In my morning routine post, I mentioned that I’m a night owl. I would stay up until 12AM, maybe later, writing, reading, watching TV, scrolling through Youtube, surfing Pinterest… it didn’t matter to me that my eyes had little ten pound weights on them or that I woke up every single morning with a migraine or my anxiety just kept getting worse and I had no time in the mornings because I was sleeping until 9AM (or would wake up at 7AM unable to fall back asleep and end up having to function on a 4 hour sleep). This was just me.
I can’t stress it enough — having a routine is SO important in getting things done. This doesn’t mean you have to be rigid with a regimen, no cheating whatsoever — you have to find what works best for you.
Last time I spoke on setting up a morning routine, but trying to establish a morning routine would be futile if you kept to habits such as I had. I’m going to go through my nightly routine and show you how I wind down to prepare for a good night’s rest in order to face the morning with some semblance of humanness.
1. Set an End Time for the Work Day
If you’re flexible with work hours, set a time for the work day to end. You may desire to work late into the night just because you can or because of that looming deadline, but it’s better to get to bed at a decent time and wake up early rather than pulling an all-nighter.
2. Have a Cut-Off Point for Electronics
TV, phone, laptop, iPad… it all needs to be shut off. No more watching Netflix in bed or scrolling aimlessly through Instagram right before turning out the light…or after. No more texting your friends or replying to emails at 2AM (your friends will thank you for this. #Guilty). Many doctors recommend turning off all electronics 15-60 minutes before bedtime (I’ve also been told 2 hours).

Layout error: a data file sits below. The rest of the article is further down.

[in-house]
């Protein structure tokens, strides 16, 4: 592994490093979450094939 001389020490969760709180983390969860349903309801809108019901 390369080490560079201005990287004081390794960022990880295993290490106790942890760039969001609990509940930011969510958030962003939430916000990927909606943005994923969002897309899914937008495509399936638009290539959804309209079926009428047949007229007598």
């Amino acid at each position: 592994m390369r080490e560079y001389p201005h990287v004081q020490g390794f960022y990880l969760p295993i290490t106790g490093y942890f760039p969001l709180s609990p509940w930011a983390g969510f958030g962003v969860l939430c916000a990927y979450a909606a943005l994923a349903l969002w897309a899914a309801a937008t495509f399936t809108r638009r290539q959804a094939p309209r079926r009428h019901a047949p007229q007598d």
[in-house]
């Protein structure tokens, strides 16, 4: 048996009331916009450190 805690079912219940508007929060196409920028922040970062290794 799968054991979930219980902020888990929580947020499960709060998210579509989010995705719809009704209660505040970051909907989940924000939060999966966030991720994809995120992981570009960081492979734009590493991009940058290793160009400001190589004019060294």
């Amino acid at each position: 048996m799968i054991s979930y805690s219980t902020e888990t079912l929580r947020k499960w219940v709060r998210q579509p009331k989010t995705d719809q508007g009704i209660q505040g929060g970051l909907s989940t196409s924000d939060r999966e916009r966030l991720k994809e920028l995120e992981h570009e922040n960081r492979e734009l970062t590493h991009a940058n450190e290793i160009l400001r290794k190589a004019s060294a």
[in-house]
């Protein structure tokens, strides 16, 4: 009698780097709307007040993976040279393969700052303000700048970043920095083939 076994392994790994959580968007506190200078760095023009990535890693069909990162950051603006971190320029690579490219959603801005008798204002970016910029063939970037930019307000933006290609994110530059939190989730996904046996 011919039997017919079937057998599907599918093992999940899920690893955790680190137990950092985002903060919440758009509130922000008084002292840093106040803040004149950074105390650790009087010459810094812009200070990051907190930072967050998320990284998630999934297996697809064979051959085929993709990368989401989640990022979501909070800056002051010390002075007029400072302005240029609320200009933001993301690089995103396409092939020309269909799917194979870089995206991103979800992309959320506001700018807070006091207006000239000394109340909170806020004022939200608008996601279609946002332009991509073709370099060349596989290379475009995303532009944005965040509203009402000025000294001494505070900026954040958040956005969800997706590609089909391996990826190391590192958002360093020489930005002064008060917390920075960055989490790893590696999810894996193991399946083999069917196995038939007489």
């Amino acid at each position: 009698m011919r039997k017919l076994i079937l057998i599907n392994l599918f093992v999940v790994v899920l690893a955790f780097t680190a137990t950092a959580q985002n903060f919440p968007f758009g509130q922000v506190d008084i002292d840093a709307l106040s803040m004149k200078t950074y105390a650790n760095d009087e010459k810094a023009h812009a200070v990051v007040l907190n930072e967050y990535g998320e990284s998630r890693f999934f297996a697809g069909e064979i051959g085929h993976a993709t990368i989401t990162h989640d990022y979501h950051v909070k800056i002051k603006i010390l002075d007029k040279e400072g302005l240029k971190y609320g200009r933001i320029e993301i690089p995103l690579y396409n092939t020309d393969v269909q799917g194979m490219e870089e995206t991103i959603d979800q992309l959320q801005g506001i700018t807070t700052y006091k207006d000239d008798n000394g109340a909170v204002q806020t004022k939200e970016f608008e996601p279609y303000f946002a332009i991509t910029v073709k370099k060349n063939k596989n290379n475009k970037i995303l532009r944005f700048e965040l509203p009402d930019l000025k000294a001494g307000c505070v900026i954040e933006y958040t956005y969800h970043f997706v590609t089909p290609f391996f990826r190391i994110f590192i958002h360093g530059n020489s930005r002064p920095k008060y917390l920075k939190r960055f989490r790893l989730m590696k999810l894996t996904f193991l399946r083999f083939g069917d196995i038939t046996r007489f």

I had a sleep study done a few years ago, and my doctor even told me to remove my phone and laptop from my bedroom. Blue light suppresses melatonin, sleep disturbance causes weight gain and a decrease in productivity, and associating your bedroom with other activities tells your mind “it’s time to work!” rather than “time for sleep.” Unfortunately, I live with my parents and have one room of my own, so my workspace and bed are in the same room, but keeping my laptop closed and on my desk rather than next to my bed as well as turning my phone on silent and not keeping it on my nightstand help.
*There are some great apps for these purposes. f.lux gradually takes the blue light out of your computer screen at sunset and fades back to normal when the sun rises (based on time zones). I use this on my computer and a similar feature on my phone called Night Mode. If you use your phone as your alarm, like me, then there are also apps that will turn off sound notifications for while you sleep but allow your alarm to sound in the morning.
3. Write Out Your Task List for the Next Day